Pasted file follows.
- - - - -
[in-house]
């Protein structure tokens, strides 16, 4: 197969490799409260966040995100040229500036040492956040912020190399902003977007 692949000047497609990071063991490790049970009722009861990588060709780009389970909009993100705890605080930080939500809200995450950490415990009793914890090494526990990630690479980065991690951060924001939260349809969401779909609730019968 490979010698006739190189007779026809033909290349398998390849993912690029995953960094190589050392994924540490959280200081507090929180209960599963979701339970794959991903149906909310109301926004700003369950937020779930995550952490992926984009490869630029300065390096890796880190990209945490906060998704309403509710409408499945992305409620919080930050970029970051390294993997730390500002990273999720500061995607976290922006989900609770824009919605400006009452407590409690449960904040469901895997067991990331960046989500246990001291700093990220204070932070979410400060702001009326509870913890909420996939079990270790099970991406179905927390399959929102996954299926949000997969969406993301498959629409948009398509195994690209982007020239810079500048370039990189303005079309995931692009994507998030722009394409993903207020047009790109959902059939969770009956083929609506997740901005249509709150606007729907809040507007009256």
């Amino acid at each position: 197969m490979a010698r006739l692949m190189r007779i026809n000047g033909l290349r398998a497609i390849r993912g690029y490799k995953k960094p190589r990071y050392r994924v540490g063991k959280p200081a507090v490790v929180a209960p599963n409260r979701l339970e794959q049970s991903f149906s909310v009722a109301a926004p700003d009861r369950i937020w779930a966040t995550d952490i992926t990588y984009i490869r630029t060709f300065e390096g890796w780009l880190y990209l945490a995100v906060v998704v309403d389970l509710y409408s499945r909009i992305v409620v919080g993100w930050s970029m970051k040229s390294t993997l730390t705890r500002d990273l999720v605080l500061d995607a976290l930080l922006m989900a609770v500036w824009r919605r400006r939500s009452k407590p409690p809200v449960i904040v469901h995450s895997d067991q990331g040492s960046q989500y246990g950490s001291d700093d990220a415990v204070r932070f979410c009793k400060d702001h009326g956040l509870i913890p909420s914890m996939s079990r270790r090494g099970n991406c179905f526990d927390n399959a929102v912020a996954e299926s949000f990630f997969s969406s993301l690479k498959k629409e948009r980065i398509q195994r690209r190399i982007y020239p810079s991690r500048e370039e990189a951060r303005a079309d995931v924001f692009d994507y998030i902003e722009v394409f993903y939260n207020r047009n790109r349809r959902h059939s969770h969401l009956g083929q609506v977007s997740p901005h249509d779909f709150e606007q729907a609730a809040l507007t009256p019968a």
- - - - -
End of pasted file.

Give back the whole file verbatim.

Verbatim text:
[in-house]
């Protein structure tokens, strides 16, 4: 197969490799409260966040995100040229500036040492956040912020190399902003977007 692949000047497609990071063991490790049970009722009861990588060709780009389970909009993100705890605080930080939500809200995450950490415990009793914890090494526990990630690479980065991690951060924001939260349809969401779909609730019968 490979010698006739190189007779026809033909290349398998390849993912690029995953960094190589050392994924540490959280200081507090929180209960599963979701339970794959991903149906909310109301926004700003369950937020779930995550952490992926984009490869630029300065390096890796880190990209945490906060998704309403509710409408499945992305409620919080930050970029970051390294993997730390500002990273999720500061995607976290922006989900609770824009919605400006009452407590409690449960904040469901895997067991990331960046989500246990001291700093990220204070932070979410400060702001009326509870913890909420996939079990270790099970991406179905927390399959929102996954299926949000997969969406993301498959629409948009398509195994690209982007020239810079500048370039990189303005079309995931692009994507998030722009394409993903207020047009790109959902059939969770009956083929609506997740901005249509709150606007729907809040507007009256």
């Amino acid at each position: 197969m490979a010698r006739l692949m190189r007779i026809n000047g033909l290349r398998a497609i390849r993912g690029y490799k995953k960094p190589r990071y050392r994924v540490g063991k959280p200081a507090v490790v929180a209960p599963n409260r979701l339970e794959q049970s991903f149906s909310v009722a109301a926004p700003d009861r369950i937020w779930a966040t995550d952490i992926t990588y984009i490869r630029t060709f300065e390096g890796w780009l880190y990209l945490a995100v906060v998704v309403d389970l509710y409408s499945r909009i992305v409620v919080g993100w930050s970029m970051k040229s390294t993997l730390t705890r500002d990273l999720v605080l500061d995607a976290l930080l922006m989900a609770v500036w824009r919605r400006r939500s009452k407590p409690p809200v449960i904040v469901h995450s895997d067991q990331g040492s960046q989500y246990g950490s001291d700093d990220a415990v204070r932070f979410c009793k400060d702001h009326g956040l509870i913890p909420s914890m996939s079990r270790r090494g099970n991406c179905f526990d927390n399959a929102v912020a996954e299926s949000f990630f997969s969406s993301l690479k498959k629409e948009r980065i398509q195994r690209r190399i982007y020239p810079s991690r500048e370039e990189a951060r303005a079309d995931v924001f692009d994507y998030i902003e722009v394409f993903y939260n207020r047009n790109r349809r959902h059939s969770h969401l009956g083929q609506v977007s997740p901005h249509d779909f709150e606007q729907a609730a809040l507007t009256p019968a």